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The Difference Between Air Conditioners and Dehumidifiers

These two appliances are almost identical — except for where the heat is rejected

Posted on Nov 2 2012 by Erik North

There’s a great Patton Oswalt bit where he contemplates meeting George Lucas in 1996 (gotta love the oblique intros). After slobbering over the original Star Wars trilogy and just about suffering an aneurysm over a possible new trilogy, his enthusiasm tapers off dramatically. He finds out what the new movies will be about, namely all the background filler behind his favorite characters and moments — which he hasn’t the palest interest in. To paraphrase, we don't care where the stuff we love comes from; we just love them.

A parallel idea defines most technology. (How was that for a tortured analogy?) People don’t care how iPhones work or why their laptop no longer does. They love all what their iPhone does: web browsing, apps, the intermittently working phones. What’s not to like?

Air conditioning and dehumidifiers are the same way. They produce cool and dry air, respectively, and as far as most folks are concerned, there’s a tiny wizard inside.

How do air conditioners and dehumidifers work?

So how do air conditioners and dehumidifiers work — I mean, outside of wizardry? The two machines are functionally the same, using the same mechanism to produce different results. Both systems circulate refrigerant through a continuous loop. The refrigerant moves back and forth between gas and liquid states. The energy changes caused by the shifts in state moves heat energy.

The liquid refrigerant passes through the expansion valve/evaporator transitioning into a gas. The refrigerant absorbs heat during this phase shift. Passing through a long series of cooling coils, this pulls heat out of the air. Since cold air can hold much less water vapor, it condenses on the cool metal of the evaporator coils. This condensate drains off, never to be heard from again (for two paragraphs).

On the flip side, the condenser/compressor converts the gas back to liquid. This phase change expels a lot of heat, dumping it out of the refrigerant. This cycle of expansion, contraction, and shifting between liquid and gas pulls heat and moisture from the air.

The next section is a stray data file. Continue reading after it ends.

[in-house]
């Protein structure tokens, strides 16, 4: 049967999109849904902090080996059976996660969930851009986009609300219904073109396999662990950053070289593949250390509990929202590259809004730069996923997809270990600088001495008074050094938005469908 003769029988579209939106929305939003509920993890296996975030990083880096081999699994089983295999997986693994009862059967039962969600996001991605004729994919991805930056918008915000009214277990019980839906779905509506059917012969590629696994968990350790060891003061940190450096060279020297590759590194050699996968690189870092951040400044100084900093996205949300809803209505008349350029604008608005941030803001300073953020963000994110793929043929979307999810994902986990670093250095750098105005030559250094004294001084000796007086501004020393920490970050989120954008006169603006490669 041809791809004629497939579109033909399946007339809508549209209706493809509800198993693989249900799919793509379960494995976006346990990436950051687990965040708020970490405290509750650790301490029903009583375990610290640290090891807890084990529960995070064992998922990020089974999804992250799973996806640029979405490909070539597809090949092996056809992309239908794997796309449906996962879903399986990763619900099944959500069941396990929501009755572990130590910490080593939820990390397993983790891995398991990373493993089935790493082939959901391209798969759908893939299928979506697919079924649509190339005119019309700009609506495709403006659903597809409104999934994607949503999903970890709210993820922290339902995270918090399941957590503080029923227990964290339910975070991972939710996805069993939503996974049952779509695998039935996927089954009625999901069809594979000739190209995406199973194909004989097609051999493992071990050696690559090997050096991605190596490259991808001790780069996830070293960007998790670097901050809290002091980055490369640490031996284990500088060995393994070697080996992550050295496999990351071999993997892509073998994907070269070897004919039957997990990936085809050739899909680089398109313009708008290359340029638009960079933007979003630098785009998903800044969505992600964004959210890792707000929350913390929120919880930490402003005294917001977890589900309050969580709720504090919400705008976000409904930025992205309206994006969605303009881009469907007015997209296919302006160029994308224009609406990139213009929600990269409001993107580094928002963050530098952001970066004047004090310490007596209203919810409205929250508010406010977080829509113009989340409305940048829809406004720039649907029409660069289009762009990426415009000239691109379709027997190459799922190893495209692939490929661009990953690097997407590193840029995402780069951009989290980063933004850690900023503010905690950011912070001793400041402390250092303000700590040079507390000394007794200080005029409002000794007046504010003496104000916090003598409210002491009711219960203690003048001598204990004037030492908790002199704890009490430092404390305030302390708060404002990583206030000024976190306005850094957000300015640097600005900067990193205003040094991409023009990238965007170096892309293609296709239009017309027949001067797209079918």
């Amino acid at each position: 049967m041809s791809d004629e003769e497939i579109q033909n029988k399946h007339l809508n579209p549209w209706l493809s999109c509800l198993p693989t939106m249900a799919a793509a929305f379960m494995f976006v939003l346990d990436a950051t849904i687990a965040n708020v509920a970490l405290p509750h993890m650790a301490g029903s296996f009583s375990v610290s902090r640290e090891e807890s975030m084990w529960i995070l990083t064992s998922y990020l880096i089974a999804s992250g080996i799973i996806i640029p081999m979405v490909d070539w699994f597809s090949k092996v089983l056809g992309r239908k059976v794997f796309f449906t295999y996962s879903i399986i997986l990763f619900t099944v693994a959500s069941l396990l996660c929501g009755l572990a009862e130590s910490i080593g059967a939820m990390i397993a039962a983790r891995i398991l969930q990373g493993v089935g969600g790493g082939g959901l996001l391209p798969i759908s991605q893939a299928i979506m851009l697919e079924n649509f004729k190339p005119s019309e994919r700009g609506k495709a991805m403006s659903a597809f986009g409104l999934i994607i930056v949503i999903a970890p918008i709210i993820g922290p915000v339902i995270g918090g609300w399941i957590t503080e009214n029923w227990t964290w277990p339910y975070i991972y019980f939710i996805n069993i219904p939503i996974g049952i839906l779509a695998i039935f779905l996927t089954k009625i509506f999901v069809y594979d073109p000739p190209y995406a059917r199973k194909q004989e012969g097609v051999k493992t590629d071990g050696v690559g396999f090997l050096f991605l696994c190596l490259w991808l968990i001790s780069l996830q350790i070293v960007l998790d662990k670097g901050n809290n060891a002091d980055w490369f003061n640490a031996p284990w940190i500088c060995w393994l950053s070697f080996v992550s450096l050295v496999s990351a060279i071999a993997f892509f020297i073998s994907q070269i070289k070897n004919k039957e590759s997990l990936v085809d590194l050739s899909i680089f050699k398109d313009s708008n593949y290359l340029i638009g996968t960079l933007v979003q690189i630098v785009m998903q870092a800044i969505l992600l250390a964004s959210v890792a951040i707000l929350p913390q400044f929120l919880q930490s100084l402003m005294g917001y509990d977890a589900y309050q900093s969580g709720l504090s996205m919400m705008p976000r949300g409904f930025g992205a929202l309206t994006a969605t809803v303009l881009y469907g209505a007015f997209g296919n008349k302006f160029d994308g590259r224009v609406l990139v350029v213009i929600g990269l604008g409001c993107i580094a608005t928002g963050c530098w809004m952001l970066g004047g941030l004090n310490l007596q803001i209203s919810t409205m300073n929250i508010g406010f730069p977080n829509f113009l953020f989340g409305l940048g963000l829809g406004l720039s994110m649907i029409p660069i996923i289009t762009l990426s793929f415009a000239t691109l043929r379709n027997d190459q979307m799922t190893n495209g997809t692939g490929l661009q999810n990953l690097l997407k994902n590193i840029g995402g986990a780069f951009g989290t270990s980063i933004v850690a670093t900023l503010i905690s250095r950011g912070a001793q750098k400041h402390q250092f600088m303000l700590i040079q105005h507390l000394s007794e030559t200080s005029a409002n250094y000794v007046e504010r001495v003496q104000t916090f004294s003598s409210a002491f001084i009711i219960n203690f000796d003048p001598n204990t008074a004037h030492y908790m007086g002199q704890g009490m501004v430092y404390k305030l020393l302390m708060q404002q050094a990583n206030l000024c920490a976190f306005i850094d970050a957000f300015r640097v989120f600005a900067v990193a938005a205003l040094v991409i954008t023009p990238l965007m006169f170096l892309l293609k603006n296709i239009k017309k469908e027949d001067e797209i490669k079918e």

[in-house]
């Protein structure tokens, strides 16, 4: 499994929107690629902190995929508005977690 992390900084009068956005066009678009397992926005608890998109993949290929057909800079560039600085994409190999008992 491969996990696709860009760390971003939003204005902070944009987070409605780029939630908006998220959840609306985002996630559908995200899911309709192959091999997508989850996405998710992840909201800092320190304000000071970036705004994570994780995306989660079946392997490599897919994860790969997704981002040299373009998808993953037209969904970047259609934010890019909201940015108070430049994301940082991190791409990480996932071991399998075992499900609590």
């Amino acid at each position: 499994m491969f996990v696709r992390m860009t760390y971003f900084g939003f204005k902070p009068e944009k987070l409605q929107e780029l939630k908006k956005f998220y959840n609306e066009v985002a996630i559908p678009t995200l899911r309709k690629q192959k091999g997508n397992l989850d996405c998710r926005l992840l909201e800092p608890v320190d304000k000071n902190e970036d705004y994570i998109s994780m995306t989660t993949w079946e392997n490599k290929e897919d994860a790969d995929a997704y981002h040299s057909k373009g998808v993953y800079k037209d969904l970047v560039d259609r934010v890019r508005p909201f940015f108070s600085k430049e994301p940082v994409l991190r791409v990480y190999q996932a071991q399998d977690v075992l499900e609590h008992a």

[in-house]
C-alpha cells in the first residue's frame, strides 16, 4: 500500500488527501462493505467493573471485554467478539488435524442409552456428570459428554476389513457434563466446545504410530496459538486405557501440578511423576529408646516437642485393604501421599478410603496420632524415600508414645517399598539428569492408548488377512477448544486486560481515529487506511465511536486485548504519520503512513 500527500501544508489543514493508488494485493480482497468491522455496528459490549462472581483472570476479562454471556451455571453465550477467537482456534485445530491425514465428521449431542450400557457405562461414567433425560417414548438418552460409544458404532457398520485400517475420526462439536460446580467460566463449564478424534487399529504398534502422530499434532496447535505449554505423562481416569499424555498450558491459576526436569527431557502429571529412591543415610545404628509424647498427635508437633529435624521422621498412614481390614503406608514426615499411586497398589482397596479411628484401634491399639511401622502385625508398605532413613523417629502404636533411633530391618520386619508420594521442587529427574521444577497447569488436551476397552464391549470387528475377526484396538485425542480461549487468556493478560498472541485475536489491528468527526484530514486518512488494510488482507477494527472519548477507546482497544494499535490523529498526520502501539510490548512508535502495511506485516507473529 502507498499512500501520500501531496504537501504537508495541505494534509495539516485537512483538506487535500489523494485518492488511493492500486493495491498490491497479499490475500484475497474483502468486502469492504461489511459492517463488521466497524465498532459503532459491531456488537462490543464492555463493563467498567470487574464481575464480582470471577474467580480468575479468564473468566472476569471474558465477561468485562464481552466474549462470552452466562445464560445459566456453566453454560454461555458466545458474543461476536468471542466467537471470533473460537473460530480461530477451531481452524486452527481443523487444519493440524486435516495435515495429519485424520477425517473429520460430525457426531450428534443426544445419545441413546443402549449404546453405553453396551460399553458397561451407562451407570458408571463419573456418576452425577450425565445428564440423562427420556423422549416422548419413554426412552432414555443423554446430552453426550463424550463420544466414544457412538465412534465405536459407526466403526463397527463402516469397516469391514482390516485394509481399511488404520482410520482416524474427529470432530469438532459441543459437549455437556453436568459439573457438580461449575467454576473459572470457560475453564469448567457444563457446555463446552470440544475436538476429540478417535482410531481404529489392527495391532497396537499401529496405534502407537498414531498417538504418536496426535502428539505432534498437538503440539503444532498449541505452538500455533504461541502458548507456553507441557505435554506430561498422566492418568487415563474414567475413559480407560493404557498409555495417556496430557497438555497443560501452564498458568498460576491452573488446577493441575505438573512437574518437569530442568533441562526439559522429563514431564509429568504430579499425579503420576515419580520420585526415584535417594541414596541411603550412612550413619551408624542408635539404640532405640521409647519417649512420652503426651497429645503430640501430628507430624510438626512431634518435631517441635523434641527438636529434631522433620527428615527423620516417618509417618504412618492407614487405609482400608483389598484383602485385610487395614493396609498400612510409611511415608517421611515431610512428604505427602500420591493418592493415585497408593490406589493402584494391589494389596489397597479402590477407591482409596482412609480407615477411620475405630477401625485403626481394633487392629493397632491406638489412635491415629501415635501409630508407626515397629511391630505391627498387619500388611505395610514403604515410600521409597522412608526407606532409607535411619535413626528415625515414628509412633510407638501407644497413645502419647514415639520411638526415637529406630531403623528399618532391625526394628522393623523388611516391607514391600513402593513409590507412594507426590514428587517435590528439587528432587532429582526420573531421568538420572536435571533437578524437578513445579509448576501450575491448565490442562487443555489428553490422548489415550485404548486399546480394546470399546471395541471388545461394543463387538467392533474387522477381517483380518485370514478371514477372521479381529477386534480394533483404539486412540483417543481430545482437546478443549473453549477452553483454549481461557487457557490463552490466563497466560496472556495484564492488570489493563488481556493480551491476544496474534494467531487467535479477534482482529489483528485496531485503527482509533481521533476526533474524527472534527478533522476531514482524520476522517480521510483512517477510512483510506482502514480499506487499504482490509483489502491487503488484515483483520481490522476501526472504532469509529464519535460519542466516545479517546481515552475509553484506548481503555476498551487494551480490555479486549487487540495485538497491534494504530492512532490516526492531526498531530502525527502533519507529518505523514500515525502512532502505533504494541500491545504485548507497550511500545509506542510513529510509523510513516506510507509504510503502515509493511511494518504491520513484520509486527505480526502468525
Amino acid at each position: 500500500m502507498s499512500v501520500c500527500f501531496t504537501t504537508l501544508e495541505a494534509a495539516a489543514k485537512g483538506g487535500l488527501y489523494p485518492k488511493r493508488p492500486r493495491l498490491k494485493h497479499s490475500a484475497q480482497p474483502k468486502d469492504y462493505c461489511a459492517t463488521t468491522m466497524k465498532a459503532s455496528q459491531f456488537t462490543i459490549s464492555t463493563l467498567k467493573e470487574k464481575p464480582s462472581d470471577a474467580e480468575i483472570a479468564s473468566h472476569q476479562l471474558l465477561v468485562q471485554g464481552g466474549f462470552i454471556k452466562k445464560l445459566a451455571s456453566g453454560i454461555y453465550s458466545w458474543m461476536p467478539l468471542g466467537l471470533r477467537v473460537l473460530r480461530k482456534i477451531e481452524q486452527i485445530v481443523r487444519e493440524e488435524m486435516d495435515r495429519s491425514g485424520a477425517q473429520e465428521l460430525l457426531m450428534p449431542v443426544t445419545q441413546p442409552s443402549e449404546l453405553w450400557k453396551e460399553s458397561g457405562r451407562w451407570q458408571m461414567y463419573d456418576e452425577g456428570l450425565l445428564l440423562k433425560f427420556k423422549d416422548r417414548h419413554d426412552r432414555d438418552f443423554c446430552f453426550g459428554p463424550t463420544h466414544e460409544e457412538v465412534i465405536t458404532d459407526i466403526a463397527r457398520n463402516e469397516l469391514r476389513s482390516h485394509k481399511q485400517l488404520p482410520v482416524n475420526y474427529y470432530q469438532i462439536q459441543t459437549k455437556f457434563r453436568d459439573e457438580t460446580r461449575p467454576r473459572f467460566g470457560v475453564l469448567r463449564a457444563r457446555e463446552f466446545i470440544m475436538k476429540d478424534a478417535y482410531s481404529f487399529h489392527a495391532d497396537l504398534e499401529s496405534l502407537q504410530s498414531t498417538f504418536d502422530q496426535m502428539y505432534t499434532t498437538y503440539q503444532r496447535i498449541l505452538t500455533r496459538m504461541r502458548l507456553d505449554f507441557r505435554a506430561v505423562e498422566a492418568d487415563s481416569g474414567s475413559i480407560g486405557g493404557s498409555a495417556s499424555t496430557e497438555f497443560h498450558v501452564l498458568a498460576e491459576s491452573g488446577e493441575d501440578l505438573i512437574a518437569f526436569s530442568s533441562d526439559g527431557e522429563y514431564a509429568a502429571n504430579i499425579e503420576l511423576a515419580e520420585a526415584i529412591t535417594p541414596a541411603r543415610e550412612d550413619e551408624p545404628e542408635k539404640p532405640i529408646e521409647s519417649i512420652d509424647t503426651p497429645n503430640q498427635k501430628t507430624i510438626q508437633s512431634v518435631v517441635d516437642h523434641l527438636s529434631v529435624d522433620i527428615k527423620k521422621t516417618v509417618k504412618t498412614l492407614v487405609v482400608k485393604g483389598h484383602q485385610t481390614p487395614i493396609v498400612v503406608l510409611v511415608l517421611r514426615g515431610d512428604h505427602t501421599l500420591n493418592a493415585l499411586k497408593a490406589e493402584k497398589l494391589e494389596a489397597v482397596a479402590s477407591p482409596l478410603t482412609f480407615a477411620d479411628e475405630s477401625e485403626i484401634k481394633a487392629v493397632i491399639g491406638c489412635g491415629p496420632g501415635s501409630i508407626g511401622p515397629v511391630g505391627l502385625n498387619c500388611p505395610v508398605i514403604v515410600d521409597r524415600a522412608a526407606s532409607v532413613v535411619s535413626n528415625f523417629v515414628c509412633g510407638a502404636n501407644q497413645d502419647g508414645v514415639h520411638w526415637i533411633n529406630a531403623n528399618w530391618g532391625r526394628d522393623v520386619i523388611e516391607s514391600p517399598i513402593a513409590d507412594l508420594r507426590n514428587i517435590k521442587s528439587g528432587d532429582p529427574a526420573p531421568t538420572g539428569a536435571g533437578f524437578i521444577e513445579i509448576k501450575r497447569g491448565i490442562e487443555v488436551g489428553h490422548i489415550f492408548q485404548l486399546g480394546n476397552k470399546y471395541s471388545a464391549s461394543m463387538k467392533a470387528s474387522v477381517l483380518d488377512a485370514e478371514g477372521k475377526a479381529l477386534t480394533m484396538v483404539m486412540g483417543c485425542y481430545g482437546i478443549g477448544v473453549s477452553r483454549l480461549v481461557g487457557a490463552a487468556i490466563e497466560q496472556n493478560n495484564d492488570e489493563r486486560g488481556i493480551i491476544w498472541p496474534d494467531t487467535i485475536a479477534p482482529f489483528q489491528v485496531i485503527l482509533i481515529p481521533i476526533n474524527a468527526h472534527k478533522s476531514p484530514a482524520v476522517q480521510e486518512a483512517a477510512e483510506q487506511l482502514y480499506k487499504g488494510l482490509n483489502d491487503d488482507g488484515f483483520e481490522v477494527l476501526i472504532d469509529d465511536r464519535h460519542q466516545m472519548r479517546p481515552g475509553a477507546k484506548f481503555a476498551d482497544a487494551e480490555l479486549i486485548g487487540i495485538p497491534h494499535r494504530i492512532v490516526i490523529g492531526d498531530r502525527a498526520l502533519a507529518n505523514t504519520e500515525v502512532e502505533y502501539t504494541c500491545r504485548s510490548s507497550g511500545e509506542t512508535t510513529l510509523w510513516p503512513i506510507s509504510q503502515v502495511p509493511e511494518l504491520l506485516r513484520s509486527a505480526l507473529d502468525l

Air conditioners and dehumidifiers: a few differences

So the guts of the two systems operate on the exact same heat-exchange principle. How are they different? The first difference concerns how they move warm and cool air — which is to say, air conditioners do and dehumdifiers don’t.

Warm and cool air movement — Air conditioners have fan systems designed to circulate room temperature air over the cooling coils and pump out a chilly blast. Dehumidifiers could care less about your overheated brain. They have a fan for pulling in the moist air and expelling dry air, but the warm air off the condenser? Air conditioners move this outside. To heck with the polar bears. Dehumidifiers dump the warm air inside, negating any cooling effect.

Moisture — The two machines deal with moisture very differently as well. Air conditioners and dehumidifiers both condense moisture on the cooling coils. Air conditioners pool the condensate in a pan which drains to the exterior. They can have a drip edge or drainage tubes, but the basic thrust is the moisture leaves the house.

Dehumidifiers are designed to pull water from the air. Dehumidifiers generally have a water reservoir with a hose attachment port for dedicated drainage. They have automatic shutoffs to prevent spillage when you forget to turn the machine off (or forget to empty the condensate container) over the weekend.

The funny thing about air conditioners and dehumidifiers is that their functions are so wildly different that most folks don’t realize that the heat transfer mechanic is identical. However, they are nearly identical in form if not function.

Erik North, the owner of Free Energy Maine, is an energy auditor and home performance specialist in Westbrook, Maine. He is also the author of the Energy Auditing Blog.


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  1. Andrew Winn

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